By: Michael Behe, Ph.D.
1. How many proteins participate in the bacterial flagellum?
2. What did Darwin say would show his theory to "absolutely break down"?
3. Why is irreducible complexity a problem for Darwinian evolution? Why does it point to intelligent design?
4. Why doesn't it help Darwinism if the parts of a biochemical machine previously had other roles in the cell?
5. Are biochemical machines with redundant components explainable by Darwinian evolution?
1. 30-40 separate proteins
2. If a structure could not be produced by "numerous, successive, slight modifications".
3. IC structures cannot be approached gradually. IC structures we know of are the product of intelligent design.
4. They still must be made to bind specifically to each other, so the problem of the irreducible complexity of the system remains.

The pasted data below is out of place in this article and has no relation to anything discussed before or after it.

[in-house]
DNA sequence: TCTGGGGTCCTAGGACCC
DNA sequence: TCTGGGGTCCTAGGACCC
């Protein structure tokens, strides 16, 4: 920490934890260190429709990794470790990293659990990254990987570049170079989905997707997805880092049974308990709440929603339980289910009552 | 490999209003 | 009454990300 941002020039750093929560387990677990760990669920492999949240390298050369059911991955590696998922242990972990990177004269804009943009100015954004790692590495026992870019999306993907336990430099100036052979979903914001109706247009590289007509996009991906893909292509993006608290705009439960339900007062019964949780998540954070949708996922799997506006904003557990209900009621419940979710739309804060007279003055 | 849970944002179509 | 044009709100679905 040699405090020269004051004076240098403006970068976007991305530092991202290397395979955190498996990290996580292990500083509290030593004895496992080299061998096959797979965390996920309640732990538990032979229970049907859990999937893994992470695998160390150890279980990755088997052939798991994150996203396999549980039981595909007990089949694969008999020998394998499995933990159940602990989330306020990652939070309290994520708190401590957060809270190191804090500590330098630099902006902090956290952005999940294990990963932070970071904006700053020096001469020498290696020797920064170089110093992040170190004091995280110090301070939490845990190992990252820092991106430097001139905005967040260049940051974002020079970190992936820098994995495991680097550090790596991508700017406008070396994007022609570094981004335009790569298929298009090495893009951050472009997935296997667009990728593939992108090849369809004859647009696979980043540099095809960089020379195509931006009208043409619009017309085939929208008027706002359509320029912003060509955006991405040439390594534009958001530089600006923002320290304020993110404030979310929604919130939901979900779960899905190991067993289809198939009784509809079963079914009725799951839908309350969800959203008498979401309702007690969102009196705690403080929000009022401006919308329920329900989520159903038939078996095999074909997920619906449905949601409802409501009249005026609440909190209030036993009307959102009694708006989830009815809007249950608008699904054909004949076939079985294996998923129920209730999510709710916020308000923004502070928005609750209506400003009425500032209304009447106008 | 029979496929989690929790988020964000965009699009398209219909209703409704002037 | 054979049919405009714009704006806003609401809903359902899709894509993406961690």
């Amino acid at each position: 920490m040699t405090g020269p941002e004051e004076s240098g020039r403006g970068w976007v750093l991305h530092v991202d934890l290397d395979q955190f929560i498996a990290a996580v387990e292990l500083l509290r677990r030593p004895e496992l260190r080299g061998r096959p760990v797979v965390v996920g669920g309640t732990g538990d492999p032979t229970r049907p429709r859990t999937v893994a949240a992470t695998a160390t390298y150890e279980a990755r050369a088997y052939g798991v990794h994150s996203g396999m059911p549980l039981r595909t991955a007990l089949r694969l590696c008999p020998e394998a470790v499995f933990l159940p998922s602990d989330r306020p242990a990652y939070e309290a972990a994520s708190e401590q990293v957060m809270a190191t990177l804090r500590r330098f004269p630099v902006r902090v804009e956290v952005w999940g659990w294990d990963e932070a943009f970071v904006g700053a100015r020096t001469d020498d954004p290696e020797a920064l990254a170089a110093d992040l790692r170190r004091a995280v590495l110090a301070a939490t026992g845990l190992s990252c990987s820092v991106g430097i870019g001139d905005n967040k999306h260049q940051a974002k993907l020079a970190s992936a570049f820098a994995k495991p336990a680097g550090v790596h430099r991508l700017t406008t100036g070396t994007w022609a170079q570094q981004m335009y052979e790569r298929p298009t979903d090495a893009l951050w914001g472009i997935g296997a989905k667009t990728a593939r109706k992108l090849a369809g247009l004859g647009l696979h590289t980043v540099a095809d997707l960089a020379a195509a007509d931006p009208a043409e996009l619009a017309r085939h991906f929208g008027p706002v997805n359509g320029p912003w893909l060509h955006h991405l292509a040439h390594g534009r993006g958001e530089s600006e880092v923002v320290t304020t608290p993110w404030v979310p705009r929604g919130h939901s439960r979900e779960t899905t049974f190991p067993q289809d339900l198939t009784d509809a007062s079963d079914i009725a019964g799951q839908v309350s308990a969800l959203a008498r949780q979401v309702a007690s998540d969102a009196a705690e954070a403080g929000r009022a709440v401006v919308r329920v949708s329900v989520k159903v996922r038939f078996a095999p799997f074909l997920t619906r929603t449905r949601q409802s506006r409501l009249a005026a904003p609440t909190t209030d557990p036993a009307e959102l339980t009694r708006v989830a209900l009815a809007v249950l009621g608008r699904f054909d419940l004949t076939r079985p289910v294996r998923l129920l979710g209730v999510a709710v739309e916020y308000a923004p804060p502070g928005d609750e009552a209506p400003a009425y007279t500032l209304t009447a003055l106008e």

5. While the redundant components might have arisen gradually, if the system contains non-redundant components, the problem of irreducible complexity remains.
Suggested Further Reading:
1. Darwin's Black Box: The Biochemical Challenge to Evolution.
2. Self-Organization and Irreducibly Complex Systems: A Reply to Shanks and Joplin in Philosophy of Science.
3. A Response to Critics of Darwin's Black Box.
4. Reply to My Critics: A Response to Reviews of Darwin's Black Box: The Biochemical Challenge to Evolution in Biology and Philosophy.
5. IDEA Center Advisory Board Member Michael Behe.
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